Our project is a big family - really big.
My wife, Evelind Schecter, and I started our project seven years ago based on our experience as parents and foster parents in the US. We opened its doors in July 2008 and accepted its first 5 children in May 2009. Today, our Children's Homes care for 40 Hill Tribe children, our Annex is home to another 4, we have 21 more at two other schools and partner in three pre-schools in the mountains. (We also have 4 kids at university and 5 at vocational-technical schools.) Our Microenterprise Program works with four women's coops to produce fashion accessories that are now sold in Chiang Mai, Bangkok, Bali and around the world. Our Public Health Program provides free wheelchairs, visiting services and much more to the elderly and disabled in our district.
We are deeply involved in climate change work through sustainable agriculture. Our campus is an organic farm and also the research and development site for our biochar program. We run a biochar social enterprise that provides climate change benefits, community health benefits, and new sources of family income. We also test our ideas at our Experimental Farm and teach them to community members at the Demonstration Farm we operate for 14 villages.
But for all of that, we are still essentially a family living in a big, extended family compound with the Thai staff, their kids, our kids, and volunteers all swirling together in an exciting, ever-changing mix.
This is not a place for the faint of heart or for those in need of constant direction. This is a place for people who thrive in chaotic, complex situations, can define their own programs and make things happen.
And, boy, do we make things happen: Academically, our kids totally outperform the district average; women in our coops are making money like never before; we are donating 4 or 5 wheelchairs a week to people who have not moved in a decade.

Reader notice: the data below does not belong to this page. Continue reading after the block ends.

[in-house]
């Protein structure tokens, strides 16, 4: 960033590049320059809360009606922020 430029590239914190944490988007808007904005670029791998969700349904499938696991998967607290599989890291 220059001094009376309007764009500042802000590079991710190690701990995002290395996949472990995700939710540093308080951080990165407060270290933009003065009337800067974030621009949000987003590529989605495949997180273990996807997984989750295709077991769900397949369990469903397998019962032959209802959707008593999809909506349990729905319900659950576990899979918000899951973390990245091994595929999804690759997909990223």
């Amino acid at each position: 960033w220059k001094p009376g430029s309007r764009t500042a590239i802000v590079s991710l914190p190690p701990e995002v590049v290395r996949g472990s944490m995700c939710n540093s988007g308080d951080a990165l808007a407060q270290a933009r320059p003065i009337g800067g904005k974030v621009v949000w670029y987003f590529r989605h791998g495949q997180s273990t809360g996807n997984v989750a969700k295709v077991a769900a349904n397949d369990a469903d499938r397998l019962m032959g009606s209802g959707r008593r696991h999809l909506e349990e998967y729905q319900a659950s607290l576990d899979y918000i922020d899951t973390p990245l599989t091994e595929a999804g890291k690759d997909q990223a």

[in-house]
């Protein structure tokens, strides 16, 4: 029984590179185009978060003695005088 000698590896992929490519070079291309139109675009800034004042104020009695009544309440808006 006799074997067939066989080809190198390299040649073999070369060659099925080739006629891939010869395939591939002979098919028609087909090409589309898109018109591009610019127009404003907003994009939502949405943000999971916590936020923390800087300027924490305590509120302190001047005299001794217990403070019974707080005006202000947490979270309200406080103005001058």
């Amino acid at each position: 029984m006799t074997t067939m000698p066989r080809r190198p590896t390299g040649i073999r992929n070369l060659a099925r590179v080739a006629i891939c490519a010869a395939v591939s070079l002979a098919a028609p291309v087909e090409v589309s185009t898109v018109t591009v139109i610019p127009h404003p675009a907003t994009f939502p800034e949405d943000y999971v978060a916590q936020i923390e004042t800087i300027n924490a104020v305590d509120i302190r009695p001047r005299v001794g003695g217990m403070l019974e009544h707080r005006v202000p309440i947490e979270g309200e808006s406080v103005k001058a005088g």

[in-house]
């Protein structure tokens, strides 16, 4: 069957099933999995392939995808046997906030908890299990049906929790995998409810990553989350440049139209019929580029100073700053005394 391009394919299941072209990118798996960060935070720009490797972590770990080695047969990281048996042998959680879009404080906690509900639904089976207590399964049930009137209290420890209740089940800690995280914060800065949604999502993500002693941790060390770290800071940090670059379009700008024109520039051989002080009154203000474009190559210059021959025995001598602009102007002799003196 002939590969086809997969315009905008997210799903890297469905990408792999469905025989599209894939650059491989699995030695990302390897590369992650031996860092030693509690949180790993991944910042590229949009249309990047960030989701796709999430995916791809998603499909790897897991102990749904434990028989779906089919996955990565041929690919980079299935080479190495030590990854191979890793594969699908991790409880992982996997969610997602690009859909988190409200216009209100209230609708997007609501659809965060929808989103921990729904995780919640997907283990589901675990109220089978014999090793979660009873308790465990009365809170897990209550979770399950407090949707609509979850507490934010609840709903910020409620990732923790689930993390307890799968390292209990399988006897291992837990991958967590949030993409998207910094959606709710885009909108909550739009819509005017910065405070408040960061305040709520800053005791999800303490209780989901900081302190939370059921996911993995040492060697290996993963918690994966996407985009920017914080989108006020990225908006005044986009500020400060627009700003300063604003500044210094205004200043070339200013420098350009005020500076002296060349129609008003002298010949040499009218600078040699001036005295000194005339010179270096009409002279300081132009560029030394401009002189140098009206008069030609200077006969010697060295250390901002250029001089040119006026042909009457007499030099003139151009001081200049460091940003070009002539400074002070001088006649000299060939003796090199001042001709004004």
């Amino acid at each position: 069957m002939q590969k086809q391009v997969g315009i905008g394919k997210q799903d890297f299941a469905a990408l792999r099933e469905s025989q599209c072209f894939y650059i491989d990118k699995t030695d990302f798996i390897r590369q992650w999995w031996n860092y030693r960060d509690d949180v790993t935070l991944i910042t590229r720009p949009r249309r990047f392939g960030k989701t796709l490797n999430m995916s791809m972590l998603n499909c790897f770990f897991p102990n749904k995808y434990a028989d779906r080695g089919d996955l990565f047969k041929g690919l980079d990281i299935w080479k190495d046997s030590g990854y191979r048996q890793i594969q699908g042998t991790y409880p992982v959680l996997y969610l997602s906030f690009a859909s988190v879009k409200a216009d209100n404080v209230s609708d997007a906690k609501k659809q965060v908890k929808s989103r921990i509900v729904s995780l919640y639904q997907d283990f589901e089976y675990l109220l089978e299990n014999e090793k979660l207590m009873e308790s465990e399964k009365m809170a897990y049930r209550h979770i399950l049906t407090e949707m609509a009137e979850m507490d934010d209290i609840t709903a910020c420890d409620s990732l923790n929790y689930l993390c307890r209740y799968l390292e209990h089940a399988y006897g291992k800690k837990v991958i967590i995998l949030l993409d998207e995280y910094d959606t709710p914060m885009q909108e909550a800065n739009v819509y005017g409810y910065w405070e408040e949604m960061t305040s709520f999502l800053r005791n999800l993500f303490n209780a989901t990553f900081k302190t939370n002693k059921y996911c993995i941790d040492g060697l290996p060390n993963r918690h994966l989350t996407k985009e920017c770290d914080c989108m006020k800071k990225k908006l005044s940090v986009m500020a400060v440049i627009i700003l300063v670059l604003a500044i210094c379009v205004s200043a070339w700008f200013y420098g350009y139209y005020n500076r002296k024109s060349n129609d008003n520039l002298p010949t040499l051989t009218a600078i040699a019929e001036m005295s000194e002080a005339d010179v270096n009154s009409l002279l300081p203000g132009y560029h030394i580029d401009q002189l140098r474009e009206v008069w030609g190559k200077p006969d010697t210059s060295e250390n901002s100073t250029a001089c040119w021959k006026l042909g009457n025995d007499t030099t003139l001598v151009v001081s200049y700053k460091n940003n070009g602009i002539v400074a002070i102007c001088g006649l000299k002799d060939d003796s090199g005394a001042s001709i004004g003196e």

This is also a place of interesting experimentation. Most of our buildings are constructed with mud or mud brick; we are developing biochar pyrolyser technology for use by local farmers; we are experimenting with new intercropping schemes to improve field productivity; we are designing new products for coops. And we are always looking for creative people to join in the fun. After all, in our old lives, we taught political science at university and ran small tech start-ups!
Help with Eco project
Helping with Tourists
Help with Computers / internet
Living and volunteering here is living and working inside Thailand. We are now woven into the fabric of the valley communities and are considered members of the mountain communities since we share parenting their children. Live here and you will go to celebrations of births and marriages, you will attend funerals. You will be asked to join villagers on village and temple work days and you will be expected to assist on official work days. You will be expected to participate in all village, sub-district, and most district festivities No other foreigner in Phrao, let alone tourist, is accorded these privileges.
What we need
We desperately digital librarians, graphic designers, videographers and film editors, professional photographers and infographic designers!
We also need hard working farmers.